Fun With Circles


Debi Warner shows you some fun ideas to design and make your quilts using circles. Enjoy and share with those you love!

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Fun With Circles

There are no straight lines in nature. There might be some that look straight, but it's only appearances. So, it's interesting that early quilt blocks such as Log Cabin, Jacob's Ladder, and the other classics are composed of straight lines. Of course, that makes it a lot simpler to use a ruler and a rotary cutter to cut the pieces for your quilt.

Fun With Circles


There are circles in nature. The moon is round, bubbles are spheres because of surface tension, and any number of flowers, etc. appear round. What's interesting is that early quilt blocks didn't do much with "round". Drunkard's Path does include a curve, and if you sew 4 of them together, you can make a circle.

DP circle


Many scientific studies have shown that most people prefer circles and curves to straight lines, so the techniques of achieving a circle in early quilting must have been more difficult. We do have some classics, though, such as Double Wedding Ring, and Dresden Plate.



For those doing Wool Applique, circles are a natural. Penny rugs have always been popular, and circles are not hard to cut from wool. This is a purse with circles and flowers.



Using real circles in quilting is pretty much an outcome of the modern quilt movement. One of my early experiments with circles is called "Moons of Jupiter." Lucky for me, Jupiter has 57 named moons, but they are not all uniform in color or in shape.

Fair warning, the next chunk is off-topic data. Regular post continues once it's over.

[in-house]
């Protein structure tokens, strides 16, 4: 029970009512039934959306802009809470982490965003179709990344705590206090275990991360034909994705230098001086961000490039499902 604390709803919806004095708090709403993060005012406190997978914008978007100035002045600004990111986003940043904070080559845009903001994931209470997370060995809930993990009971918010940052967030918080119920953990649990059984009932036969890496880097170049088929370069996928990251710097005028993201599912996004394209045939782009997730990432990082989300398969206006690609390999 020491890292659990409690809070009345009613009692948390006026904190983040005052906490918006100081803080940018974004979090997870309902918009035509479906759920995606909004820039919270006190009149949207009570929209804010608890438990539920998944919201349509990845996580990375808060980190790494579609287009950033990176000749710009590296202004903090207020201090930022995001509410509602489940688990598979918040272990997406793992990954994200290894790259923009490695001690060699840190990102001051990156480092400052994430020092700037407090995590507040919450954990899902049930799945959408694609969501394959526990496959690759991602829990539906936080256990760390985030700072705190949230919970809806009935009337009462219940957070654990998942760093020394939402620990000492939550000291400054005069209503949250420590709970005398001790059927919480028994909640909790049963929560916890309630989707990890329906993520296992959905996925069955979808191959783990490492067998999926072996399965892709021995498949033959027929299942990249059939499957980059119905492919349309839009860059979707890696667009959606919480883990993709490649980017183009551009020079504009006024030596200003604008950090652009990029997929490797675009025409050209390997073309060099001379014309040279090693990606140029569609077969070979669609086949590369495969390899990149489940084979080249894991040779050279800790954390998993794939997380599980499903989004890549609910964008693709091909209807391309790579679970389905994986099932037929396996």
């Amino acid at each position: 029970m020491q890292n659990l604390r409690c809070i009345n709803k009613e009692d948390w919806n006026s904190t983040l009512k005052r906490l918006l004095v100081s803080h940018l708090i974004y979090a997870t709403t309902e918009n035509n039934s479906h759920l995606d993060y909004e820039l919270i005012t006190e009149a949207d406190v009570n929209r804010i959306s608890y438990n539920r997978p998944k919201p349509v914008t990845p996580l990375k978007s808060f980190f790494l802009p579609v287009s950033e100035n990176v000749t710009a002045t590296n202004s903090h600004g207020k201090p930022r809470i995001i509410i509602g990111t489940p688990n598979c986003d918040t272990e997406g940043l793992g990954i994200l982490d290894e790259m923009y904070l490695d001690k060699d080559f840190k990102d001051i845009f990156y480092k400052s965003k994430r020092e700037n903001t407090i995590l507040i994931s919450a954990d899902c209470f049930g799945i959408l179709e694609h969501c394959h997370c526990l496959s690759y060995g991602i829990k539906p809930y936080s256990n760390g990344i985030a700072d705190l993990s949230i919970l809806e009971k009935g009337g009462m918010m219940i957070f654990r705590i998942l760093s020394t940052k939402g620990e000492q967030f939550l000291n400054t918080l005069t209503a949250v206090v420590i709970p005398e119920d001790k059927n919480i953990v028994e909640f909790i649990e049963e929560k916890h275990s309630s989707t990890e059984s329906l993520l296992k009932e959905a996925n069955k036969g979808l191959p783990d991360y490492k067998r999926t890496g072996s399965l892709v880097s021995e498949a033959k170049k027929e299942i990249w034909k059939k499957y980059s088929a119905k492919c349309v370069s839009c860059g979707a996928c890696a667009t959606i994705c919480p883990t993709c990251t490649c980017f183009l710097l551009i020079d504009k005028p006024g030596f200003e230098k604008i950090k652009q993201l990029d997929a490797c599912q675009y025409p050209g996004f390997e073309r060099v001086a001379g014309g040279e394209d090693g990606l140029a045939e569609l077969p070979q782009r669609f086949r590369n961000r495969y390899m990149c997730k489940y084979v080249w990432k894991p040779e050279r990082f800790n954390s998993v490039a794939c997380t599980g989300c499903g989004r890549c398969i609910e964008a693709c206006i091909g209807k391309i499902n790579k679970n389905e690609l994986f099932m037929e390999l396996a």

Moons of Jupiter


The next circle technique that I learned was also from modern quilting. "Tom Russell Circles" is about using the position of the circles to recall flowers and using leaves and beading to highlight them. Not being one to follow the crowd, my first attempt at this technique involved a quilt called "The Universe." I always ask myself "what else can be done?" with this new technique.



Using my die cutter, I cut a bunch of circles and ended up with this modern quilt which I call, "Path of the Frisbee". I'm on the hunt for more unique looking circles. Can an attractive circle be cut from a jelly roll? Scrap block? Bargello? I'm experimenting to find out.



For pure fun, though, nothing beats making circles with thread on your sewing machine using a thumbtack, tape, and a cork. Find the center of your fabric. Tape the thumbtack an appropriate distance from your needle.



Put the center of your fabric over the tack and hold it down with a cork. Find a fancy stitch you like on your machine and go! The thumb tack will cause the machine to sew in a perfect circle!



Sometimes the mother of invention is playing, so go and play!


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Attaching individual pieces of fabric to a background to form a design.

Same As: Appliqué

See Also: Freezer Paper Applique, Needleturn Applique, Machine Applique, Reverse Applique, Shadow Applique
A quilt that is so badly damaged or worn that it's only purpose now is to be cut up for other craft projects.
Double Wedding Ring
Arced pieces of squares sewn together to form interlocking rings or circles.
Log Cabin
A quilt pattern in which narrow fabric strips, or logs, surround a center square to form a block. These may be pieced from strips or sewn onto a foundation of paper or fabric.
Rotary Cutter
A very sharp tool that looks like a pizza wheel which is capable of cutting through multiple layers of fabric.
A heavy plastic measuring guide that can come in a variety of shapes and sizes.
Debi Warner
Author and humorist, Debi Warner, retired after many years as a clinical librarian and information specialist. She has her Master’s in Library and Information Science and achieved a Distinguished level in the Medical Library Association’s Association of Health Information Professionals. She has worked on teaching physicians to use computers and electronic resources. She also worked on several grants teaching the public how to use the National Library of Medicine’s MedlinePlus public database and is co-author of several articles on health literacy. She took up quilting after retirement in 2012 and chaired the Rio Grande Valley Quilt Show in 2019. She currently teaches several quilting classes over Zoom and writes for QuiltingHub.
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